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  11. philistine

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    Posted 8/5/16
    Hey Beer Dudes,
    I found a guy selling stainless steel coils to use as chillers - they're 10m long coils of 8.5mm internal diameter. I think they're meant for running kegged beer thru an esky or something to chill for serving (sorry, Im a very basic brewer with some pots and an esky mash tun - my familiarity with gear is very limited)

    anyway, just wondering if they'd be suitable to use in an external HERMS HEX? Is the tubing too narrow? Too long?
    They seem really cheap at $55 and come complete with compression fittings....
     
  12. CoxR

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    Posted 12/5/16
    Hi guys I have spent a good amount of time reading through various builds on various types of systems and am settled on a HERMS rig.
    I have all the pots pods's and valves I think I need. 100l kettle 98l mash pot and s 78l pot for sparge water. I am looking to get 3 cubes per brew
    My questions are regarding the herms element and coil. I was going to buy a Herm-it coil from online brewing supplies and use it in a kettle as I have seen on this forum, is this adequate for my needs? For the boil kettle is one 4800 watt element better and two 2400 w elements?
    I assume that 4800 should be enough to boil 60-80 litres of wort.
    Thanks guys.
     
  13. Moad

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    Posted 13/5/16
    Are there any HEX pre made that would be big enough for a 1 BBL batch?

    I have made a HEX but haven't been able to test it out just yet. In case it just doesn't work is there anything out there? Not sure the herm-it coil will cut it...
     
  14. Mardoo

    Noob What Craps On A Bit

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    Posted 13/5/16
    Not that I've heard of or could find. The most pre-made bit I've seen is the coil. Hardest parts about making HEX's are wiring elements and stopping leaks, so I reckon with the help of a sparky your issues will be few. You look that HEX in the eye with a stainless steely gaze and tell it who's Daddy!

    I mean, I, a complete novice and mechanical dimwit, managed to build one up in a few hours, so I'm guessing you'll be OK.
     
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  15. CoxR

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    Posted 14/5/16
    What is a 1 BBL batch?
    I think after looking through posts in this thread again I might be better to make a coil from copper I have rather than buying a HERM-IT. If I cram as much copper as I can into a tube with a volume of 5 liters the amount of water should be about 3 liters a 2400W element should be fine, Correct?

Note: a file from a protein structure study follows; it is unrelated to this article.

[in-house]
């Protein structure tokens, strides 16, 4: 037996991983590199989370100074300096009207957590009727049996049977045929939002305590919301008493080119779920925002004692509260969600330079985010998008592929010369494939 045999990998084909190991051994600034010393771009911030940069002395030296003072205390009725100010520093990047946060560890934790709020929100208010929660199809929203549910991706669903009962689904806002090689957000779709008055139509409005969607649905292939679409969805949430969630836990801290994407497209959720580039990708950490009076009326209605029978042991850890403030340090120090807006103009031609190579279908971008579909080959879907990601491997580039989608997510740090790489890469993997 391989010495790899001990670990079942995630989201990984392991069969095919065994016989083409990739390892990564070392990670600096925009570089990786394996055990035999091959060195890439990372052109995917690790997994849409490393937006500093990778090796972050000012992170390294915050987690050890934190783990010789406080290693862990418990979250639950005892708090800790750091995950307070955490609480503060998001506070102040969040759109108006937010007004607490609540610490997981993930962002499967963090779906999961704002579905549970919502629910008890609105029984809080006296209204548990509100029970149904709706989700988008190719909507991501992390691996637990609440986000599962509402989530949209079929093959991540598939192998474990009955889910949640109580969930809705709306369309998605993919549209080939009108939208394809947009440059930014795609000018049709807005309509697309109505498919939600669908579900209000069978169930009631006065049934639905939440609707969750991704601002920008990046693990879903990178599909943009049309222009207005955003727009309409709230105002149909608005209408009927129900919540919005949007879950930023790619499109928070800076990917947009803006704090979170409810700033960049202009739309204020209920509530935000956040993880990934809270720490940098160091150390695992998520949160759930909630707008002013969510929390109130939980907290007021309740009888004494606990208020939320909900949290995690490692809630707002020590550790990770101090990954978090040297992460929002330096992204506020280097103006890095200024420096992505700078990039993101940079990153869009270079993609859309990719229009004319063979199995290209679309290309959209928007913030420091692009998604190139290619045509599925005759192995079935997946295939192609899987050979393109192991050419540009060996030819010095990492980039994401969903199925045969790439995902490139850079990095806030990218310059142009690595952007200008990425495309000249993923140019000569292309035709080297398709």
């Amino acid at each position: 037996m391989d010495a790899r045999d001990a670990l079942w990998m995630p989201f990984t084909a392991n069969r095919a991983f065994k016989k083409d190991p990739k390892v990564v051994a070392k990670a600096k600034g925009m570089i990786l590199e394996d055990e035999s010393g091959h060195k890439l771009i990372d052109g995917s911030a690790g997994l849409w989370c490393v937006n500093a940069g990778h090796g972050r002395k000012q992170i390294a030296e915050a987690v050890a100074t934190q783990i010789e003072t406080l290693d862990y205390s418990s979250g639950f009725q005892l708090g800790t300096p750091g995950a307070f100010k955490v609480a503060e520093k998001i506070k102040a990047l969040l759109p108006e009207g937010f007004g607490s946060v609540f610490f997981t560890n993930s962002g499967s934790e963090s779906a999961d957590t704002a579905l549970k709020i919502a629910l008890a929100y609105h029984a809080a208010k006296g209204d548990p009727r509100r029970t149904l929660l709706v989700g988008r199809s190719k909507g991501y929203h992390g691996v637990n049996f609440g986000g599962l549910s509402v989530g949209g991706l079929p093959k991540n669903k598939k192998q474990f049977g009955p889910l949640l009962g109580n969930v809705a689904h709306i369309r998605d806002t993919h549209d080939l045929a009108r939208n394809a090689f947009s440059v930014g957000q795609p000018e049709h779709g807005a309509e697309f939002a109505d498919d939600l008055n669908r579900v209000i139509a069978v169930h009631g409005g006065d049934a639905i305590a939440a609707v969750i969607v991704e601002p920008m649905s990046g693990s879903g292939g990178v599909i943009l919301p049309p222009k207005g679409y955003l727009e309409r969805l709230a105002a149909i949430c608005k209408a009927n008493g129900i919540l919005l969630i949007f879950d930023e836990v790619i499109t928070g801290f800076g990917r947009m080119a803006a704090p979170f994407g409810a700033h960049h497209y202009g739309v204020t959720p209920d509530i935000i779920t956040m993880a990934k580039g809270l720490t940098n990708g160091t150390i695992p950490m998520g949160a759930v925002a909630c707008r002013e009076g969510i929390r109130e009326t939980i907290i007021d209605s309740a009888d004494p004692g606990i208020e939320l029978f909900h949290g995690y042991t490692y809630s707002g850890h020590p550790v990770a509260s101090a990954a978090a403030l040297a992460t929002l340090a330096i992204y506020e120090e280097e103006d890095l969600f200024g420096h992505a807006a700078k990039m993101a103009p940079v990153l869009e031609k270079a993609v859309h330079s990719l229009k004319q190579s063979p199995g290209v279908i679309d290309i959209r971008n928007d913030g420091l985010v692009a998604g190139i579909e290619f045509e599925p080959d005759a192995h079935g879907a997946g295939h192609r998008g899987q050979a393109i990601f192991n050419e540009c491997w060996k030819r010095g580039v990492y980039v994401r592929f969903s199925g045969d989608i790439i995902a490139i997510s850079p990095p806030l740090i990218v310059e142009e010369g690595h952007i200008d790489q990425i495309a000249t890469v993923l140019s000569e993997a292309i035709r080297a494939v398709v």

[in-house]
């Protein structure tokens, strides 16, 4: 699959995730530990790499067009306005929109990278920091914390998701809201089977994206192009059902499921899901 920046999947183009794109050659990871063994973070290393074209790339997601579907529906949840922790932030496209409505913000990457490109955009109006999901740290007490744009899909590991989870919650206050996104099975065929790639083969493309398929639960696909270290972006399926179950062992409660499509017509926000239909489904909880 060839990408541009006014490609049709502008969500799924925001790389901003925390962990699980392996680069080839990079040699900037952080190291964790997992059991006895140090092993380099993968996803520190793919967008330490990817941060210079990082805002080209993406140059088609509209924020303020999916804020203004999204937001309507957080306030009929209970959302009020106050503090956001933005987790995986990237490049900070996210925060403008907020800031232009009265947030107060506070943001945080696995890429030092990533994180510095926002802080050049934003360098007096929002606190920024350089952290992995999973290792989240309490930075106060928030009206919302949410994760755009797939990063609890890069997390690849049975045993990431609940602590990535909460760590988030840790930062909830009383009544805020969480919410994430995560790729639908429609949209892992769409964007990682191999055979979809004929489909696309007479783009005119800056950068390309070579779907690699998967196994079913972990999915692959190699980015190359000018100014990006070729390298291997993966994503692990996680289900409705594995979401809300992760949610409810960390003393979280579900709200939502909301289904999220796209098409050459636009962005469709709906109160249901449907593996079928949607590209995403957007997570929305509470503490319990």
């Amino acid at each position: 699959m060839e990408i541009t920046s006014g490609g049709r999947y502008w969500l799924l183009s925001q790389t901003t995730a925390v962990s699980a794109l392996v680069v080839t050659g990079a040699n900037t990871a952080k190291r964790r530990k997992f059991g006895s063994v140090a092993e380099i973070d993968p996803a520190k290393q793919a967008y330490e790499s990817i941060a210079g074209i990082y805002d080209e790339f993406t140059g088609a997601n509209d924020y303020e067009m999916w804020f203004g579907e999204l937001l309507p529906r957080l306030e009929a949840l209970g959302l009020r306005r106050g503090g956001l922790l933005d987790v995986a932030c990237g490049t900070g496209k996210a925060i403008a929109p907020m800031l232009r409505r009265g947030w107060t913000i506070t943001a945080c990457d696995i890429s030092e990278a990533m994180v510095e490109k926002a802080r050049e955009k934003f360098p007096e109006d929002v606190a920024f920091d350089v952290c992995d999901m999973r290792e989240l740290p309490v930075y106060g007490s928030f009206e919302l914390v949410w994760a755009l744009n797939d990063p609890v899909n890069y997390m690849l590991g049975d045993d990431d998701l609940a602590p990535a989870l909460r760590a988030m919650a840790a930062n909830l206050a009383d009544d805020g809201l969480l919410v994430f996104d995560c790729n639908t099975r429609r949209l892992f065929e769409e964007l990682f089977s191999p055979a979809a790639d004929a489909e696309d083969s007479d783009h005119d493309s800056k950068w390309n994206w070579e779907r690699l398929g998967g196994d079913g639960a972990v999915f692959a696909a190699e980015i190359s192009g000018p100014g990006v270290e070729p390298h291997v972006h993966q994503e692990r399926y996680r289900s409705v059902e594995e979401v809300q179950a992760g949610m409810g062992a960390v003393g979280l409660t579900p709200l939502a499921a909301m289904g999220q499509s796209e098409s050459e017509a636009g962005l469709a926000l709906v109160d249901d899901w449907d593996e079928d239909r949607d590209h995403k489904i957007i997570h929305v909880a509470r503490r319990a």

16. Mardoo

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    Posted 14/5/16
    1 Barrel Batch. In brewing this usually refers to the US barrel, which is 119L.

    I was going to say Moad that I've been thinking of making one in a corny keg for a 400L system.

    Edit: I guess a plate chiller could be used as a pre-made HEX. I mean, it's a heat exchanger, not a chiller. Haven't heard of anyone doing that in brewing but it's dead-common in water heating and biodiesel production.
     
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  17. Moad

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    Posted 14/5/16
    Mardoo I think it would then come down to flow rates, you'd need a big pump to ramp 400L!! I'll wait and see what the one I made can do...
     
  18. MastersBrewery

    Journeyman, the learning never stops

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    Posted 14/5/16
    If your just short. I wouldn't risk clogging a plate chiller, but you could use one of those stainless convoluted cfc's with your hlt as a booster. I'm still thinking of going back to 3v 100L and I was thinking this with a 3600w hermit.
    MB
     
  19. Moad

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    Posted 14/5/16
    Could hook something like this up to run just during ramping. Use the MT temp probe to control a separate brown pump circuit during ramp. Using BCS and I have a spare output. This could be a good option, could also be a simple coil in the HLT rather than CFC. I also happen to have a spare electric valve I could use for this! Cheers MB
     
  20. Mardoo

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    Posted 14/5/16
    Yep, I'm thinking 5/8" and possibly 3/4". Even 5/8" is a hell of a lot faster than 1/2". We'd easily cut 2 hours out of the brew day. Not that it gets pulled out that often...